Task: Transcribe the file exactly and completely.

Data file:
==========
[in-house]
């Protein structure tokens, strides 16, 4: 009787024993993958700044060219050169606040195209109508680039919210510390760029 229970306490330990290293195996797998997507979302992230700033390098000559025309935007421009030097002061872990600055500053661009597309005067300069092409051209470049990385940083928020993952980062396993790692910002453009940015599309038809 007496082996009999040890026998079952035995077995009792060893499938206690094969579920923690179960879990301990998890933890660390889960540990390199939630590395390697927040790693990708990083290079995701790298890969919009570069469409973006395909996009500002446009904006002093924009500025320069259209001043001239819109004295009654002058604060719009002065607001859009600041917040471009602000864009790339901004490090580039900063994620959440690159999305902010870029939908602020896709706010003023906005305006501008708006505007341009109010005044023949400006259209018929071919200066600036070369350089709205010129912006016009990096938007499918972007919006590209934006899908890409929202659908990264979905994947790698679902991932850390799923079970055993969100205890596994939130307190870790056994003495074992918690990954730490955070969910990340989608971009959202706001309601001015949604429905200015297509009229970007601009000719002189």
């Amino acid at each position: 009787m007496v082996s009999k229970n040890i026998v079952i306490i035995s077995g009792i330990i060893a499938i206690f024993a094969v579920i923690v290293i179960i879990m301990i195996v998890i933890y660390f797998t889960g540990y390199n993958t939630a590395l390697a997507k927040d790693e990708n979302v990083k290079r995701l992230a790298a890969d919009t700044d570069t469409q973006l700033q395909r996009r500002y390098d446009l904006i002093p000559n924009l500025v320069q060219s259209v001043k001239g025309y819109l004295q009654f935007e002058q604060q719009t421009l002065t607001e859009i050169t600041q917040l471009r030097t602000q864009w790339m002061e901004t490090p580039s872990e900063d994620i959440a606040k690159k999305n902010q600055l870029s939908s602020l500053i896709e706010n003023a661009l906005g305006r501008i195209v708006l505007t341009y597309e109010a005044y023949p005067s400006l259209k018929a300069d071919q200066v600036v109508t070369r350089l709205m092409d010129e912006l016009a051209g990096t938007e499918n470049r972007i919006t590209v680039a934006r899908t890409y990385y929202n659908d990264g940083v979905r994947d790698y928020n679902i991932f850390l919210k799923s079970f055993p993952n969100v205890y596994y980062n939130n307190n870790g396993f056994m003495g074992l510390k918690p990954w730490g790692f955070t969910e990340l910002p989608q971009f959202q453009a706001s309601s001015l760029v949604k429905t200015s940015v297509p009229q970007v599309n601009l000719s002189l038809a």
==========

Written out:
[in-house]
């Protein structure tokens, strides 16, 4: 009787024993993958700044060219050169606040195209109508680039919210510390760029 229970306490330990290293195996797998997507979302992230700033390098000559025309935007421009030097002061872990600055500053661009597309005067300069092409051209470049990385940083928020993952980062396993790692910002453009940015599309038809 007496082996009999040890026998079952035995077995009792060893499938206690094969579920923690179960879990301990998890933890660390889960540990390199939630590395390697927040790693990708990083290079995701790298890969919009570069469409973006395909996009500002446009904006002093924009500025320069259209001043001239819109004295009654002058604060719009002065607001859009600041917040471009602000864009790339901004490090580039900063994620959440690159999305902010870029939908602020896709706010003023906005305006501008708006505007341009109010005044023949400006259209018929071919200066600036070369350089709205010129912006016009990096938007499918972007919006590209934006899908890409929202659908990264979905994947790698679902991932850390799923079970055993969100205890596994939130307190870790056994003495074992918690990954730490955070969910990340989608971009959202706001309601001015949604429905200015297509009229970007601009000719002189």
């Amino acid at each position: 009787m007496v082996s009999k229970n040890i026998v079952i306490i035995s077995g009792i330990i060893a499938i206690f024993a094969v579920i923690v290293i179960i879990m301990i195996v998890i933890y660390f797998t889960g540990y390199n993958t939630a590395l390697a997507k927040d790693e990708n979302v990083k290079r995701l992230a790298a890969d919009t700044d570069t469409q973006l700033q395909r996009r500002y390098d446009l904006i002093p000559n924009l500025v320069q060219s259209v001043k001239g025309y819109l004295q009654f935007e002058q604060q719009t421009l002065t607001e859009i050169t600041q917040l471009r030097t602000q864009w790339m002061e901004t490090p580039s872990e900063d994620i959440a606040k690159k999305n902010q600055l870029s939908s602020l500053i896709e706010n003023a661009l906005g305006r501008i195209v708006l505007t341009y597309e109010a005044y023949p005067s400006l259209k018929a300069d071919q200066v600036v109508t070369r350089l709205m092409d010129e912006l016009a051209g990096t938007e499918n470049r972007i919006t590209v680039a934006r899908t890409y990385y929202n659908d990264g940083v979905r994947d790698y928020n679902i991932f850390l919210k799923s079970f055993p993952n969100v205890y596994y980062n939130n307190n870790g396993f056994m003495g074992l510390k918690p990954w730490g790692f955070t969910e990340l910002p989608q971009f959202q453009a706001s309601s001015l760029v949604k429905t200015s940015v297509p009229q970007v599309n601009l000719s002189l038809a």